Such distancing often happens today. Our civilization takes us far away from the elementary sounds and experiences of our hunting and gathering ancestors, leaves us out of touch with our ancient preagricultural roots. Evolution shaped us from prehumans to humans over at least 100,000 generations; the 400 or fewer generations that we’ve spent away from the hunting and gathering life style probably hasn’t changed our gene pool very much. Our deep roots are to ice-age tribes; although we seem extraordinarily flexible and adaptable, our civilized behaviors are inevitably an overlay, a frosting that may sometimes be spread too thin if it is not well anchored in classic ice-age behavior patterns. Getting away to the wilderness occasionally can be a way of watering those roots, firming up the connection to the overlying high culture, preventing dislocations.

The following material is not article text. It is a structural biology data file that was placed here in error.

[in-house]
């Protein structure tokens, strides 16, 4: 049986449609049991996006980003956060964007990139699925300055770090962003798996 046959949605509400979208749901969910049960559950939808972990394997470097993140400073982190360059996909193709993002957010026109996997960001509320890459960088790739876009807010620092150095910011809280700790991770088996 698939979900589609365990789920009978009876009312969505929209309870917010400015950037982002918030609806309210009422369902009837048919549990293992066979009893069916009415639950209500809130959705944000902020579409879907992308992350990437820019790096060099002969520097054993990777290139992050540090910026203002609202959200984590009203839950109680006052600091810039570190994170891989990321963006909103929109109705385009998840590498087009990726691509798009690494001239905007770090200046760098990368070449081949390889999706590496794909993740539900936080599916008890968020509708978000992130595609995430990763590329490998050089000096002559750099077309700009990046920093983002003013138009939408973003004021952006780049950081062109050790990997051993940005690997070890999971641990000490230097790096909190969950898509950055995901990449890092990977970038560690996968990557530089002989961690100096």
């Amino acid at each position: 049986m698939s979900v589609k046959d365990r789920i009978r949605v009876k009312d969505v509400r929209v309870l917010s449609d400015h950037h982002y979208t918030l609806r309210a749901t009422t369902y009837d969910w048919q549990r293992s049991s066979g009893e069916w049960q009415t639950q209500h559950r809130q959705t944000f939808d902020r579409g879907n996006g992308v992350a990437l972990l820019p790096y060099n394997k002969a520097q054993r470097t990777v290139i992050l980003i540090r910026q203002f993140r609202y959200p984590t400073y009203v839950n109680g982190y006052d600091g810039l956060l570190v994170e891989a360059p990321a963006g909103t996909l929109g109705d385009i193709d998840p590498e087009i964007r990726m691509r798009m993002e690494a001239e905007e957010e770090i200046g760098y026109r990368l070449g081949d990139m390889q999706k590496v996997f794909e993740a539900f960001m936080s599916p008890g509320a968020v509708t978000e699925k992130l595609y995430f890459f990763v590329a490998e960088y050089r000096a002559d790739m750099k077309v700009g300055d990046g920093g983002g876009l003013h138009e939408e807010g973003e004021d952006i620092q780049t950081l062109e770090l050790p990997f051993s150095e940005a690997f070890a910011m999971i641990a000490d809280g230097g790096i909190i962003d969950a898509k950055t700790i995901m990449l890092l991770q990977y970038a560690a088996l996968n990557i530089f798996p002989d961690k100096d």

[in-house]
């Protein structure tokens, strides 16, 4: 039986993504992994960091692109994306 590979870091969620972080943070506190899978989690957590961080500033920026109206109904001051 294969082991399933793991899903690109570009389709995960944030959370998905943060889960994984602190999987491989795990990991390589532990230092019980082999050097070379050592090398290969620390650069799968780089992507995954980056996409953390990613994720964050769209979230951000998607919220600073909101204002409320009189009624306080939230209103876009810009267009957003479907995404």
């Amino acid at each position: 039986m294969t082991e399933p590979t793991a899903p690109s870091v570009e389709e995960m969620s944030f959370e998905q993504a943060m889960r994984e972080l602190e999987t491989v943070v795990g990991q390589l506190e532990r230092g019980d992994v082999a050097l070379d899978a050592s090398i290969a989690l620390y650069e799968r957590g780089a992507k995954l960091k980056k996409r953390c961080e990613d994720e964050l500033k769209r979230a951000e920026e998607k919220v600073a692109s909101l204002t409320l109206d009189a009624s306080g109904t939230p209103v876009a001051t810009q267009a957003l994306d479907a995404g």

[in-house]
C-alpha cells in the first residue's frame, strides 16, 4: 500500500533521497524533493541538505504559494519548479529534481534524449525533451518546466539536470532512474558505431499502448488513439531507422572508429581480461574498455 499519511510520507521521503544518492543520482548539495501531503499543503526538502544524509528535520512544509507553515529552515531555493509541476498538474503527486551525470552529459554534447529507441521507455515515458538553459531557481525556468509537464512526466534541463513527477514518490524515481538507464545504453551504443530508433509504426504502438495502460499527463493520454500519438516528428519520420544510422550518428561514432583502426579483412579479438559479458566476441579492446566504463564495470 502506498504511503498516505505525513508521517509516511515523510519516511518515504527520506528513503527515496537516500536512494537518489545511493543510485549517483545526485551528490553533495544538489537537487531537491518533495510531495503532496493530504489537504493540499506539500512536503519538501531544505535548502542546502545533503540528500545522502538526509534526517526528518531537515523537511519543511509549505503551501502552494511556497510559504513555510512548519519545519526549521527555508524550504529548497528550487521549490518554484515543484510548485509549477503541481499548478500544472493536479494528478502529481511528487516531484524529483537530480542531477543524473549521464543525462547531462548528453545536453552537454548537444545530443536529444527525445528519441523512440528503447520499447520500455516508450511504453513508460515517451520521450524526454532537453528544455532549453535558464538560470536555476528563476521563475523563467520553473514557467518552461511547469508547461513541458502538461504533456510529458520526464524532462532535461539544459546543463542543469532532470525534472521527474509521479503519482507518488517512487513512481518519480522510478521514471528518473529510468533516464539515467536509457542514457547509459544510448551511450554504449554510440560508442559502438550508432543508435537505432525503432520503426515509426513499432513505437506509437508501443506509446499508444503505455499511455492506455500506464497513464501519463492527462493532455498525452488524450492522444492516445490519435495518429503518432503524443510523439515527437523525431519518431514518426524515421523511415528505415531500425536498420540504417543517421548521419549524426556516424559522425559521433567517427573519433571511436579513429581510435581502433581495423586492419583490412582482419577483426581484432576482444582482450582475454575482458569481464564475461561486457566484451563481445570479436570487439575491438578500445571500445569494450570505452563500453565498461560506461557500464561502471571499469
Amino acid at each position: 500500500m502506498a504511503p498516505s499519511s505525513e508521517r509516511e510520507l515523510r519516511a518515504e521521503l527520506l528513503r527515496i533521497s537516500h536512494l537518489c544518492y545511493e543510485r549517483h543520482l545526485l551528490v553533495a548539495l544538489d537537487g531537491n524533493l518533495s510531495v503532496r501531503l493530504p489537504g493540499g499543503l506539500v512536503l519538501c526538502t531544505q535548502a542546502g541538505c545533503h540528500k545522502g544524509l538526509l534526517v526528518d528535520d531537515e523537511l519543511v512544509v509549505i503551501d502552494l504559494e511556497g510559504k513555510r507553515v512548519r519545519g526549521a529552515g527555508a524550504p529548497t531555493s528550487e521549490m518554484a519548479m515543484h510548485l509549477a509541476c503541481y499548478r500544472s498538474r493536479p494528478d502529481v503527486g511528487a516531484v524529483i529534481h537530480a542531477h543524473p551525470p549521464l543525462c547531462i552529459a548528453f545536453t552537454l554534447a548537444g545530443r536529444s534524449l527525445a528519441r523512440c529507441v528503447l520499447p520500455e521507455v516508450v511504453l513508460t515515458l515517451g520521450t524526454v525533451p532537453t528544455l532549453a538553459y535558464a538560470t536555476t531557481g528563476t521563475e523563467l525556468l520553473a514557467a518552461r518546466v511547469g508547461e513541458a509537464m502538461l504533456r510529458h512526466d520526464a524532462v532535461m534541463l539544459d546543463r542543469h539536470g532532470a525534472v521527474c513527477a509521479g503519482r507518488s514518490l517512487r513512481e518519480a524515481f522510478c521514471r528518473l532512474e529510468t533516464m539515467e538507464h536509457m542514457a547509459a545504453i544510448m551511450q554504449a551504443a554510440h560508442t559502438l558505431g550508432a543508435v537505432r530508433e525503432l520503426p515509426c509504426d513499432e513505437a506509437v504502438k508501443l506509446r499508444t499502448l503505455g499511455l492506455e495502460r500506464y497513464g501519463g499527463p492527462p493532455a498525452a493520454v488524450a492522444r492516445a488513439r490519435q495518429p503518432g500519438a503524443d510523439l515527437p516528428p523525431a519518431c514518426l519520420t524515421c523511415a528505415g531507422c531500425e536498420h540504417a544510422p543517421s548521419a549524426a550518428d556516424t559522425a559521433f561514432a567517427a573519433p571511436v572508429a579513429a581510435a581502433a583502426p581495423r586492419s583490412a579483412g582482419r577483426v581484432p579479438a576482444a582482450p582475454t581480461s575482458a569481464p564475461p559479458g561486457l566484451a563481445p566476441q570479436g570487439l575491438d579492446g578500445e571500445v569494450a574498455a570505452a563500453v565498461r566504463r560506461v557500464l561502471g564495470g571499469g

The sun has finally peeked over the top of Echo Cliffs. The shadow line has reached the canyon. Scattered clouds tower over the cliffs, backlit by the rising sun. Mountain sunrises and desert sunrises have always been my favorites. And this is mountainous desert. By the time the sun is overhead today, a group of us should be floating down the river beneath this spot. And probably looking up at this bridge. Tourists will wave at us. The Navajo Bridge will be about the last we’ll see of civilization’s monuments for two weeks. There are no roads reaching the river for 225 miles, no fences, no billboards. It’s a wilderness, totally unlike the Grand Canyon glimpsed by millions of tourists from up on top, behind crowded railings.

The best we can do — if we want a journey backward in time, to see the mileposts in the evolution of intelligent beings, to take a voyage to the origins of life itself, if we want to try to piece it all together — is to take ourselves to the bottom of the Grand Canyon. There we will find rocks of great age, we will find fossils, we will find the dwellings of Stone Age peoples. We will find the land much as our ancestors experienced it, during all those untold generations when prehumans were being shaped into humans. The dimly remembered world from which we somehow took flight.